College Station is a city with a unique culture. The identity is clearly Texan, but the university is so integral to the society that it adds a distinctive element to the native character of the state. I believe this is caused not only by the traditions of the institution (which can, at times, reach a point of hopefully unintentional, uncomfortable overemphasis), but also by a strong academic ethos (based on ingenuity, leadership, and a love for learning), as well as an influx of cultures from outside Texas. This is the spirit that supposedly cannot be told, and which to me is special, due to the gracefulness of its mixture, rather than due to the originality of its parts.
Nonetheless, my perspective of American culture is perhaps limited by my position as an international student. For this reason, I decided to find out what others inside The Bush School thought about College Station.
An Epic Quest
My search for an interviewee is a story in and of itself. In summary, after the mere mention of an interview with The Public Servant, what followed mimicked a scene involving Wile E. Coyote chasing Road Runner. Ultimately, at fault here are Wile E. and myself, but that sure won’t stop us from making future quixotic attempts in search of positive results.
Luckily, the hero of this epic quest for a greater understanding of College Station showed up in the form of my dear friend Christopher Young, who comes from the mystical and faraway land that is the eastern United States. Chris is an individual with a diverse background and experience. A self-described “big city person,” among the places Chris has lived in the United States are New York, Washington D.C., and Tennessee. He is a person with strong beliefs, a receptive mind, and deep care for society.
Life in College Station
Chris has been living in College Station for about eight months, and his greatest adjustment has been regarding the size and dynamics of the city. He considers College Station to be “a small town,” and finds the weather to be quite unpredictable. “Ever since December, the weather has been constantly changing up and down, down and up,” he comments. Chris has also found the food to be rather unpleasant. “Since I’ve been in College Station, I have cooked a lot more than in the past,” he mentioned prior to explaining his dislike for the local cuisine. After being asked about what he considered his biggest contribution to the city, Chris exclaimed, laughing in between sentences: “My money, they’ve taken my money! That’s what my contribution has been.”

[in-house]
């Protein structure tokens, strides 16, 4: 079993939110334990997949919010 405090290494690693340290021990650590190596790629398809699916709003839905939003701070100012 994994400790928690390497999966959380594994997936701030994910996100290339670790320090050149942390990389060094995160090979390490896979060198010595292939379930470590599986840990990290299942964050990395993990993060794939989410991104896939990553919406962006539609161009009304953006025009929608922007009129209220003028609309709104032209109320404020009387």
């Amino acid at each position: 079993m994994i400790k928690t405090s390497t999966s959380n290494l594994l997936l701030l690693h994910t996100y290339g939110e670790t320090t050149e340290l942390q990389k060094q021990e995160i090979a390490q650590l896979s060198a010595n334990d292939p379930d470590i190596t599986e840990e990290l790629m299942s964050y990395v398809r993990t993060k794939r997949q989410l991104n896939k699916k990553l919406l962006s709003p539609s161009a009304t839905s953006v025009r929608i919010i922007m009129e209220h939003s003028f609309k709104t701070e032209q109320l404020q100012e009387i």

In many ways, Chris’ perspective reminds me of small things I had forgotten, or maybe adapted to, over the years. For example, the weather patterns of this time of the year are indeed special, and a nice break from the natural oven that the place becomes during the summertime. Not surprisingly, the interview about College Station naturally progressed to become about Chris’ time at the university, specifically the Bush School. This matches my view that the university is an integral part of the local culture; what else is there to talk about?
At the interview’s conclusion, Chris mentioned that he does feel College Station has taught him an important lesson: “I have learned to accept people for who they are.” Despite it all, maybe that is all that really matters.
If you’d like to voice your opinion on the subject, feel free to message me your views (or contact me in person) and tell your story of how you are adapting to College Station.